• culture

    June Music Review: Mavis Staples, The National, Bob Dylan, Brad Mehldau, Tyler The Creator

    A roundup of some of our favorite new album releases

    Mavis Staples “We Get By” (Anti Records). This is Mavis Staples’ 12th solo album, released just before her 80th birthday. There were celebrations held in her honor in New York, Nashville, and Los Angeles that included an impressive roster of fellow musicians performing with her. Filled with funk, soul, folk, and blues, the album was written and produced by Ben Harper and continues to deliver Mavis’ message of a call for change. Her enemy on this release is the status quo. On this collection of songs she won’t let things be and sings the word “change” throughout the record some 20 times. Mavis has had an incredible musical career and overall it’s an incredibly cohesive collection of songs. It is consistent from start to finish. She’s truly a national treasure. Stand out tracks are  “Change,” “We Get By,” and “Heavy on My Mind.”

    The National “I Am Easy to Find” (4AD Records). This, The National’s eighth release and first new release since 2017’s “Sleep Well Beast,” takes a slight departure from previous collections by featuring female harmonies by various guest artists which take the band and these new songs to a beautiful place. The National have stayed on the top of the alternative and rock charts by continually evolving as a band and trying something different each time out. Working with the writer/director Mike Mills on this one, the band chose to bring on a non music producer to see where all of these new songs could go. Accompanied by a short film which can be streamed on the artists’ website, guest vocalists such as Leslie Feist and Phoebe Bridgers take the band to beautiful places with perfectly complementary vocals. This is a truly beautiful collection of songs. Standout tracks: “Quiet Light,” “Hey Rosey,” and “Rylan.”

    Bob Dylan “The Rolling Thunder Revue: The 1975 Live Recordings” (Columbia Records/Legacy Recordings). Easily one of Dylan’s most creative and dynamic periods and my personal favorite. This is a comprehensive anthology of music from the mythic first leg of Bob Dylan’s groundbreaking Rolling Thunder Revue. It was an experiment on a conceptually grand scale to create music on an intimate scale. The shows took place between 1975 and 1976 and found the musician playing theater shows with little advance notice. The tour famously featured Joan Baez, Roger McGuinn and Ramblin’ Jack Elliott, while one-off special guests included Ringo Starr, poets (Allen Ginsberg and Patti Smith), a playwright (Sam Shepard), David Bowie’s former guitarist Mick Ronson, and Joni Mitchell. This tour, which featured Dylan as the ringmaster-troubadour, has been described as part side-show performance and minstrel act. Standout tracks: “The Lonesome Death of Hattie Carroll,” “One More Cup of Coffee (Valley Below),” and “Hurricane.”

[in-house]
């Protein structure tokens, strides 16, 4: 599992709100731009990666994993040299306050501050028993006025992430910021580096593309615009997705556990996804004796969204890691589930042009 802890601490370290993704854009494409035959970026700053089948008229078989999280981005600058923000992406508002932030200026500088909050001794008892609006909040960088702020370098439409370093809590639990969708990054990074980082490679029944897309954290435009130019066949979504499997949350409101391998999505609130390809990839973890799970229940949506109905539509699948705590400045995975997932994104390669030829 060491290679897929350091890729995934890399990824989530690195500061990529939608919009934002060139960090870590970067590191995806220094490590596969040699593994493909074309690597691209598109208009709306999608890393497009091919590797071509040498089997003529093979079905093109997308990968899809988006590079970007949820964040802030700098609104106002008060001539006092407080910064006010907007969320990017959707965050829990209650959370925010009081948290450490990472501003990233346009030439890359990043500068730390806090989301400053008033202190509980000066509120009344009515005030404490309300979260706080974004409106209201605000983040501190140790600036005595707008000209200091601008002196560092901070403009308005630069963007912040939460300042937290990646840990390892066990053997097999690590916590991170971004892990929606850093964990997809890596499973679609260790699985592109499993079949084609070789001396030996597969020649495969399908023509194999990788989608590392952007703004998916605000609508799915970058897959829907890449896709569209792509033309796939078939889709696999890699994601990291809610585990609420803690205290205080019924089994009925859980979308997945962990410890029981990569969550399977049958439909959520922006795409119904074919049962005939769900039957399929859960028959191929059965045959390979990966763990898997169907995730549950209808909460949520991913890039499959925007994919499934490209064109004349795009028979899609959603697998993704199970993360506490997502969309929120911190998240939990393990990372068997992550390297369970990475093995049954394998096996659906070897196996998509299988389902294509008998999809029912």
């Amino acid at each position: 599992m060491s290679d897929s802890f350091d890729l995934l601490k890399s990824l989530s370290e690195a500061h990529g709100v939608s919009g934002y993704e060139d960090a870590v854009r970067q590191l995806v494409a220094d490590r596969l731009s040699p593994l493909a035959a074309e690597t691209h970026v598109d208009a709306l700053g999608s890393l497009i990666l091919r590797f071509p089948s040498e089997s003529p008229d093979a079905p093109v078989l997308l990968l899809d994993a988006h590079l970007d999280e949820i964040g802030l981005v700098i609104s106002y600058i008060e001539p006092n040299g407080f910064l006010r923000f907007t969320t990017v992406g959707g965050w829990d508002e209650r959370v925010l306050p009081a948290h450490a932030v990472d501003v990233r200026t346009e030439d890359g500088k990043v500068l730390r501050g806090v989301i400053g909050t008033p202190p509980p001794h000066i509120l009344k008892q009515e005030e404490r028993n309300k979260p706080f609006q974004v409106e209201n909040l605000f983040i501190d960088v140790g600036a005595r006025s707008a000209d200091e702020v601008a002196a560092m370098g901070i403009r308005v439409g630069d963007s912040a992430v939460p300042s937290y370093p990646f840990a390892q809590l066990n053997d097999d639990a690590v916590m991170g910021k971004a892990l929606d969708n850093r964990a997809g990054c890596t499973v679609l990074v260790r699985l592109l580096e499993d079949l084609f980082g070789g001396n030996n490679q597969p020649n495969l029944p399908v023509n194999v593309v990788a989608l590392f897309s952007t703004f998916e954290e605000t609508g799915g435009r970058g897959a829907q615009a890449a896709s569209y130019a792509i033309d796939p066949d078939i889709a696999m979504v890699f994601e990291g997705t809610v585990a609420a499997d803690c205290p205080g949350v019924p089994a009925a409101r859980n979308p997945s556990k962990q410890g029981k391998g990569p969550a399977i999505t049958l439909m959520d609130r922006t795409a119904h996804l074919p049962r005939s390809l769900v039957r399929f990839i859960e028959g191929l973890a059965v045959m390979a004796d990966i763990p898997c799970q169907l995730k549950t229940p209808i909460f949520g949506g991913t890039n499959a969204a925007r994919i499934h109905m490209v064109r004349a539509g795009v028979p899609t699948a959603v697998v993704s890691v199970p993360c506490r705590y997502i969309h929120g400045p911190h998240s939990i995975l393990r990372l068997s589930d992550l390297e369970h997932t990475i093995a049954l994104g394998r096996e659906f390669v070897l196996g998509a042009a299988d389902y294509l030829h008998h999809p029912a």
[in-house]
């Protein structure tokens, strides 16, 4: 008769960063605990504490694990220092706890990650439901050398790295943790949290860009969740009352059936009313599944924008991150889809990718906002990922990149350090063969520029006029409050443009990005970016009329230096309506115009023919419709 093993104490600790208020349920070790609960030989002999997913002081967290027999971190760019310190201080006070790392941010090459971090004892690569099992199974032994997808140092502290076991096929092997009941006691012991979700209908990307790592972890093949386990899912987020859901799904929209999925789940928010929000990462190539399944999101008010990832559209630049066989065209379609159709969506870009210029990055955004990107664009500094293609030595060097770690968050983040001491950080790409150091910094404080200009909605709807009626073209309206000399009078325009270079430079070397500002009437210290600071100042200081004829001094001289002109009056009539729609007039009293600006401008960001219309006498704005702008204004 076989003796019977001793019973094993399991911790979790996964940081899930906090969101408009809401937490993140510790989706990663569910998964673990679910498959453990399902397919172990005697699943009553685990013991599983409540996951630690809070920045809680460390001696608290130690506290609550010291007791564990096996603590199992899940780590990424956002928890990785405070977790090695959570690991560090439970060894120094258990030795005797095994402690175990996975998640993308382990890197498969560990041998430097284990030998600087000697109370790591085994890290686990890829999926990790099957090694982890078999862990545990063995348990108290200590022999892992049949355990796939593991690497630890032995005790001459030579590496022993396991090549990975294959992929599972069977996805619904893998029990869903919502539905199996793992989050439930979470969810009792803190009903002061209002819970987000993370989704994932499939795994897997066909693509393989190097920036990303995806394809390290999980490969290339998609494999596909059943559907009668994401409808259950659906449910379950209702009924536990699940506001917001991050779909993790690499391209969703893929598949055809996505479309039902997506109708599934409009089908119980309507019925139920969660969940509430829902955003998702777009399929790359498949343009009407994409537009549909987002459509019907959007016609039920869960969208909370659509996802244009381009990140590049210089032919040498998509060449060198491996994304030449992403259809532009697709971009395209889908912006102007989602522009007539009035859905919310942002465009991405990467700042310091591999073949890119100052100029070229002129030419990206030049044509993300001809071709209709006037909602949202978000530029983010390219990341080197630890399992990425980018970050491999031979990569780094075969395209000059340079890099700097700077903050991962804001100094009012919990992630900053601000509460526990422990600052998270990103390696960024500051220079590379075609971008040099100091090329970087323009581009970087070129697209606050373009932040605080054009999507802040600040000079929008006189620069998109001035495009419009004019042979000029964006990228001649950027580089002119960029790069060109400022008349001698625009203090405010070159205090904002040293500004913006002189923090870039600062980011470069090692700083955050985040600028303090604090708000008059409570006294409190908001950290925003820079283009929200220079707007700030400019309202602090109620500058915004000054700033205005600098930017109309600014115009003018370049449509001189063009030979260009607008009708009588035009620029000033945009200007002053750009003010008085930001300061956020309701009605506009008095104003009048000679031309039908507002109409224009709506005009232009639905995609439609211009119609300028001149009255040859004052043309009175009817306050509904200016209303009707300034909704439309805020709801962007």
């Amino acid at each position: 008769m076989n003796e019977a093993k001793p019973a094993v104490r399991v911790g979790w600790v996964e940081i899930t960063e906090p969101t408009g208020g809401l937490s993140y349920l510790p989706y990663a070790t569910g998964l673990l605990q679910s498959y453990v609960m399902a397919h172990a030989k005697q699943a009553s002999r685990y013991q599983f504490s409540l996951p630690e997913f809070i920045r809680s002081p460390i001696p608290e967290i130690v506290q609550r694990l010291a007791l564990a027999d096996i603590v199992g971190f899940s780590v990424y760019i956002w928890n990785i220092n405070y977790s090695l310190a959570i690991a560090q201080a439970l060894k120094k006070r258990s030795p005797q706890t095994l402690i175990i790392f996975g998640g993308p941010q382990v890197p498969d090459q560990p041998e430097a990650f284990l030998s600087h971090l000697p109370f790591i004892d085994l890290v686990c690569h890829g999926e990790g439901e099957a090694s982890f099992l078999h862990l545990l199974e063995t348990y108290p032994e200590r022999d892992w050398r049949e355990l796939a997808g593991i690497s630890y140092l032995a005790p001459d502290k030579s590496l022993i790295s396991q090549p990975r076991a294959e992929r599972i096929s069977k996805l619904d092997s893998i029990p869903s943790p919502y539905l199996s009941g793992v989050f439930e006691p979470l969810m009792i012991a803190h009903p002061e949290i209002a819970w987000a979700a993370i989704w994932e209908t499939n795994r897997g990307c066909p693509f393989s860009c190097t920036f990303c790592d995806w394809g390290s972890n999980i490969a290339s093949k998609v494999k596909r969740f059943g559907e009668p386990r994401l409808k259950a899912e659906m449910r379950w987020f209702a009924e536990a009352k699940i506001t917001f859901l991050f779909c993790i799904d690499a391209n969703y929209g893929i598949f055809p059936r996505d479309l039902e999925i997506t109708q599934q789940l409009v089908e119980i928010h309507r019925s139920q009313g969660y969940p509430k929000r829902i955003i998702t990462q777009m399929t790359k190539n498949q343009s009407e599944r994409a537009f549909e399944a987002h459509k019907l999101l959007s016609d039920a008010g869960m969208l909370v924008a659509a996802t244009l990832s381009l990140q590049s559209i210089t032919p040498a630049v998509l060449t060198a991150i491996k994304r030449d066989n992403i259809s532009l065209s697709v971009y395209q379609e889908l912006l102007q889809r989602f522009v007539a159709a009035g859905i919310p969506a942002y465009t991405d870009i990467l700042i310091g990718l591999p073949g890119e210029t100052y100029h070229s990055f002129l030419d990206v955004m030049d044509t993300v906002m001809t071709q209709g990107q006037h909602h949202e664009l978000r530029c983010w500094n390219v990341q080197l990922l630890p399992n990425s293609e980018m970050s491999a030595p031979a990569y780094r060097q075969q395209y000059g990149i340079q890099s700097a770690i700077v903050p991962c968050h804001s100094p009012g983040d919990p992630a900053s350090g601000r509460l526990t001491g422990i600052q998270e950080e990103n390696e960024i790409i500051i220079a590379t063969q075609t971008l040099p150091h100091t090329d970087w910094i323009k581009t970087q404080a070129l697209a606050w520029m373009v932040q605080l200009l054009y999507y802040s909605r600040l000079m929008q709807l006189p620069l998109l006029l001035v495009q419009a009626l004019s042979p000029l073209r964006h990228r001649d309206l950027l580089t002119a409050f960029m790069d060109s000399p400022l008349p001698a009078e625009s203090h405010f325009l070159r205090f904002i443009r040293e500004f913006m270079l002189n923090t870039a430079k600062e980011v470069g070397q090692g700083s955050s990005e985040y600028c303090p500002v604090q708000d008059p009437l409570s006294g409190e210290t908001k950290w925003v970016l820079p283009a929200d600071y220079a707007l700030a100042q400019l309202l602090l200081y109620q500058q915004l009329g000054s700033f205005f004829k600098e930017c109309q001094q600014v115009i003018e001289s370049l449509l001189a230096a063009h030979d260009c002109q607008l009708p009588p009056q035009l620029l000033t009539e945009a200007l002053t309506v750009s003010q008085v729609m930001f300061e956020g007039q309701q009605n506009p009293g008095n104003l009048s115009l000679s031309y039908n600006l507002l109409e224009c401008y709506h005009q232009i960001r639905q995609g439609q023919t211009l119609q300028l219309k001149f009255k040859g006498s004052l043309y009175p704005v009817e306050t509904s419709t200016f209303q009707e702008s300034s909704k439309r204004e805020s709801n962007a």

Brad Mehldau “Finding Gabriel” (Nonesuch Records). On this latest ambitious effort from prolific artist Brad Mehldau, he journeys back into experimental territory as he did on 2014’s “Year of the Dragon.” This is music beyond category. Throughout the album the intricate arrangements of wordless vocals are completely fascinating. This collection of songs is more about using the voice literally as an instrument, wordlessly, for texture and color as a call to communion in our current troubled times. Sadly, the weakest and the most in-your-face track is “The Prophet is a Fool” which is his most conventional tune on this record and the least successful, marred by dialogue about Donald Trump, which is unfortunate, politics aside. Overall this is an ambitious project and one that finds this talented artist traveling to new territories. Standout tracks: “The Garden,”  “Striving After Wind,” and “O Ephraim.”

    Tyler, The Creator “Igor” (Columbia/Sony). As the father of a teenage daughter, some of the new music I listen to comes from paying attention to what she is currently interested in and it’s often music that I wouldn’t normally gravitate to on my own. This often times makes for a very pleasant surprise and the ability to connect on music together. This new collection is built upon breakups and the act of moving on. Life begins anew and on this, Tyler, The Creator’s fifth official solo album, he bares his soul and builds on that message. Tyler proudly produced, wrote, and arranged the entire collection of songs and overall it’s a gracious and giving breakup album. These songs are crafted on a layered patchwork of harmony, rhythm, manipulated vocals, out-of-key synths and singing. There are also high-profile guest appearances, including Kali Uchis, Solange, and Kanye West. The up-tempo tracks are all very pastoral and rooted in late ’60s and ’70s soul. It’s a feast for the ears. Standout tracks: “Igor’s Theme,” “Earfquake,” and “Running Out of Time.”


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